Monday, June 27, 2005

The Worm Has Turned

Mark Hyman takes it upon himself to clear up the “urban legend” that members of Congress don’t pay into Social Security, a myth that Hyman says he receives email about “nearly every day.”

The fact that Hyman receives regular emails about this topic is telling. The charge that Congressional representatives don’t pay into the Social Security system is part of the larger conservative mythology about the “big bad government.” It’s not surprising that Hyman’s conservative fan base would believe and perpetuate this fiction.

This becomes even clearer when you look into the history of this particular far right myth. has already done a far more complete analysis of this urban legend than Hyman offers us. Among other things, the Snopes examination shows how closely linked the myth of Congressional non-payment of Social Security taxes is to garden variety liberal bashing (Clinton bashing in particular). Unthinking hatred of Democrats and the tale about Social Security-dodging congressmen both fit into the larger conservative mythology, a mythology fixed around the metaphysical belief that government (and those who participate in it) are inherently bad.

So if the belief that Congress doesn’t pay into Social Security isn’t supported by the facts, why does Hyman bother to debunk this myth? As we know all too well, Hyman rarely lets the facts get in the way of bashing those he considers enemies.

I think the answer lies in political pragmatism. Already, political players are looking ahead to the midterm elections of 2006. The number of Republicans in Congress distancing themselves from Bush’s failed Iraq policies offers just one example of the maneuvering underway by those running for reelection to maintain their seats.

Given that Republicans control both houses of Congress, negative public opinion about elected officials (something conservatives are usually all too happy to whip up) could spell trouble. Already, public approval ratings of Congress are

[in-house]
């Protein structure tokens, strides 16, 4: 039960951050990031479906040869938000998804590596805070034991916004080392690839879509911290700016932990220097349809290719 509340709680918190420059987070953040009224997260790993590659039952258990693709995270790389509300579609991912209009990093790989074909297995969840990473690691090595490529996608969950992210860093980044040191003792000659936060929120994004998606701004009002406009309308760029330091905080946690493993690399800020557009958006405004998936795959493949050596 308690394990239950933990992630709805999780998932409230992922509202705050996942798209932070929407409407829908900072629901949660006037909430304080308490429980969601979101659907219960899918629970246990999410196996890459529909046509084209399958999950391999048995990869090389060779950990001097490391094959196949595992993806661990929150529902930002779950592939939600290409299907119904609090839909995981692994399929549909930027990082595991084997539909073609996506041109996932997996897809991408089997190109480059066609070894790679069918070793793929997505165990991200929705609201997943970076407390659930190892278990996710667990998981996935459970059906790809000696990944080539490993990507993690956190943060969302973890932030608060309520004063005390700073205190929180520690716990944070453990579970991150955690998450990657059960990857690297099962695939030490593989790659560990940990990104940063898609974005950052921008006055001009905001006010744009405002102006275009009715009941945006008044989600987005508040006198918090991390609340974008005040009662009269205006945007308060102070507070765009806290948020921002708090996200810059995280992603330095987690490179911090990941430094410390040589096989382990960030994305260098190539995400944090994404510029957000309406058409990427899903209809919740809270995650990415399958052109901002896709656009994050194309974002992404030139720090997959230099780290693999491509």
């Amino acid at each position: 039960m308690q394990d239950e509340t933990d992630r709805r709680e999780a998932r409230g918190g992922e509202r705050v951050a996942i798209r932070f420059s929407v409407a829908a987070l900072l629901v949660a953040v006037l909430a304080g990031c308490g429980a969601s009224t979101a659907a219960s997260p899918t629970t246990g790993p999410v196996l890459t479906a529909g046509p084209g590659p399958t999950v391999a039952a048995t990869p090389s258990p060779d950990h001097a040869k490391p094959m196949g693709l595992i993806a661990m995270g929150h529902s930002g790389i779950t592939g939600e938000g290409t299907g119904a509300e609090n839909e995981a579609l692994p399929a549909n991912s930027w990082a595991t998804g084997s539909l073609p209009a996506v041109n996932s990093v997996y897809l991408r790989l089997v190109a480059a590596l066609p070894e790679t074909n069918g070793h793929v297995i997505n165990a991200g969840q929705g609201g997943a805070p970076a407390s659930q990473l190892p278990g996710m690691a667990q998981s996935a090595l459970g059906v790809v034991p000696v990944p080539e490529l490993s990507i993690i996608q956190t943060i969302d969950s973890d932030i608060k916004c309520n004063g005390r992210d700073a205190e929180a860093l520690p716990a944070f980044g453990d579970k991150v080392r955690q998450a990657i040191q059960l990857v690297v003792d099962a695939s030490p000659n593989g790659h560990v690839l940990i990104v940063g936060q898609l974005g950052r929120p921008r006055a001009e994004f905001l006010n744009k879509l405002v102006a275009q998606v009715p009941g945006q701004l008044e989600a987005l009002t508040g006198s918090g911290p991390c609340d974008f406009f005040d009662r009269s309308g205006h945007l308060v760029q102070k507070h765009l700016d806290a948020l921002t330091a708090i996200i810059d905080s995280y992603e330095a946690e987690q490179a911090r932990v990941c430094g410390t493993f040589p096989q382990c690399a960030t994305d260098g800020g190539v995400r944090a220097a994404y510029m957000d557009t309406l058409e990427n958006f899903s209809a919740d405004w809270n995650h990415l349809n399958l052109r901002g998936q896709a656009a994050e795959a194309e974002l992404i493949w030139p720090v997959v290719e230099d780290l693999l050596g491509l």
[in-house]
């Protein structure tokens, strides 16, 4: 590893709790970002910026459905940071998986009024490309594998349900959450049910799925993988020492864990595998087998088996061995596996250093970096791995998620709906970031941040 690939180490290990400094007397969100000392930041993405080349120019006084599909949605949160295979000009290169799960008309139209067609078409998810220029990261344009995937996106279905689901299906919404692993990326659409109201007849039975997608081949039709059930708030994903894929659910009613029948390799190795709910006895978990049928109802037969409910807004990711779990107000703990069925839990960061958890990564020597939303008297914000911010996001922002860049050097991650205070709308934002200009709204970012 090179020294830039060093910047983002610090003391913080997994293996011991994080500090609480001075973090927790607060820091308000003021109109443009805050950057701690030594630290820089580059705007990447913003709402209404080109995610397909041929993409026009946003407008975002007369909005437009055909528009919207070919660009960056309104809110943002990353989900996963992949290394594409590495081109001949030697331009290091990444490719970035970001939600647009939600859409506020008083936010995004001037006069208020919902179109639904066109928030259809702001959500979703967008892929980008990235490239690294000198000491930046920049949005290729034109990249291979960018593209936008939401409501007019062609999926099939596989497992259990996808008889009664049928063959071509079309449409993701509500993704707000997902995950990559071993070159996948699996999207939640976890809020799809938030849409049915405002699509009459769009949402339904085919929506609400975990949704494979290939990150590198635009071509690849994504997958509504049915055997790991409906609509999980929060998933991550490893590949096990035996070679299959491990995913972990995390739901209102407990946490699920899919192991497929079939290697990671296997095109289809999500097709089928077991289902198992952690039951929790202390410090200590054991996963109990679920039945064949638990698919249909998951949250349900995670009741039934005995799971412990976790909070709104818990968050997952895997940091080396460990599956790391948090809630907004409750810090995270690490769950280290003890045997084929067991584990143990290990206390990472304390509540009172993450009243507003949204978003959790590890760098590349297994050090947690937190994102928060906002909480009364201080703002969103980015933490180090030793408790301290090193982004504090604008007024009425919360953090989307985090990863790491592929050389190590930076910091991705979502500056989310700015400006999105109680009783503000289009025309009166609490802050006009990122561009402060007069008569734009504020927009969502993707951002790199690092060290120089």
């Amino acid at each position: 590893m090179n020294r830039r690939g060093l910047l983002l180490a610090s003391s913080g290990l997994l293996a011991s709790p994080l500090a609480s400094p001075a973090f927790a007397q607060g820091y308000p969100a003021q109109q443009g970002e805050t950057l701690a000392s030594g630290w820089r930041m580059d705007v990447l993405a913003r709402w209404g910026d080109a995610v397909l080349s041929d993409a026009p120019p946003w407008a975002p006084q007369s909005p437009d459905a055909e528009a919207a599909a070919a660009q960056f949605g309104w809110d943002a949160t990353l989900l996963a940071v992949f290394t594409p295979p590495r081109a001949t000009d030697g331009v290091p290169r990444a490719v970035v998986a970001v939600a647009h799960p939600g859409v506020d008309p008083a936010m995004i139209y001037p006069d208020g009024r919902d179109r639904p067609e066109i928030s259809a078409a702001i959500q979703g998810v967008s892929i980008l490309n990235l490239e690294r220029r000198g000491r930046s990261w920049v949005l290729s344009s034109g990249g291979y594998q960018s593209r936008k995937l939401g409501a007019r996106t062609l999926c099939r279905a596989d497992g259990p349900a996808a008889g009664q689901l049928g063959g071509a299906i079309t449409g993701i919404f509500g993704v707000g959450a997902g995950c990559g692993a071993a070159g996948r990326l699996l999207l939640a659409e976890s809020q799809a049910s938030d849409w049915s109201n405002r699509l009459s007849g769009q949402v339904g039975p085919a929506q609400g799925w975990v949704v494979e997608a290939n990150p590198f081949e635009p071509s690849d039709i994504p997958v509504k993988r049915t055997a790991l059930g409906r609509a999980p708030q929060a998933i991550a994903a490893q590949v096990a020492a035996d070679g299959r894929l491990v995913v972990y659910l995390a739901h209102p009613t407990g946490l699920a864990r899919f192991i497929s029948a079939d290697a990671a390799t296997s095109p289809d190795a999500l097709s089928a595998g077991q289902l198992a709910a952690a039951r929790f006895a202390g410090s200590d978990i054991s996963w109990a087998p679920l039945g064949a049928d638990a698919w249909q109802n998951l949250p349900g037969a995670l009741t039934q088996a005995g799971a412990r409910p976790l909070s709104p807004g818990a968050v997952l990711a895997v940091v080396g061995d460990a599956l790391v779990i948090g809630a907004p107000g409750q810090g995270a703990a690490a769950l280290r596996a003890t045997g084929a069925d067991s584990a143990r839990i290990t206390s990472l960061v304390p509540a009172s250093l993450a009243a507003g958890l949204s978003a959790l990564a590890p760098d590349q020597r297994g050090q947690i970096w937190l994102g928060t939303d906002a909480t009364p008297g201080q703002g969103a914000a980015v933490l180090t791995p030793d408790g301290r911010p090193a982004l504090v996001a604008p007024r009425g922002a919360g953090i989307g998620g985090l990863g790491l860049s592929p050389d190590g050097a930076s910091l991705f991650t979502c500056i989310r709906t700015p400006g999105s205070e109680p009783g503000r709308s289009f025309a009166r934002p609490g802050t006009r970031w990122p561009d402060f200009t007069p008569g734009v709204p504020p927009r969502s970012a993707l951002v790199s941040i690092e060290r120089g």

at or near the lowest they’ve been in many years. If they’re still that low in 18 months, incumbents could be in trouble. Since the majority of incumbents are members of the GOP, collective cynicism about those serving in government has, ironically, become a source of vulnerability.

What’s a right wing ideologue to do? In Hyman’s case, the choice is to try to slow the bleeding a bit by showing how, in at least one way, Congress might not be quite as bad as many think (never mind that Hyman himself often takes the lead in bashing en masse those who serve in government).

Like the conservatives who are
currently savaging the most recent Hillary-trashing tome on the market because they don’t want to allow Clinton to play the sympathy angle in 2008 (and/or because they have written or will write their own anti-Hillary polemic), Hyman lets real politik trump right-wing instinct. Should the approval numbers of Congress take an upswing between now and November 2006, however, look for a return to the reflexive bashing of those in government that typify so much of right wing rhetoric.

And that’s The Counterpoint.


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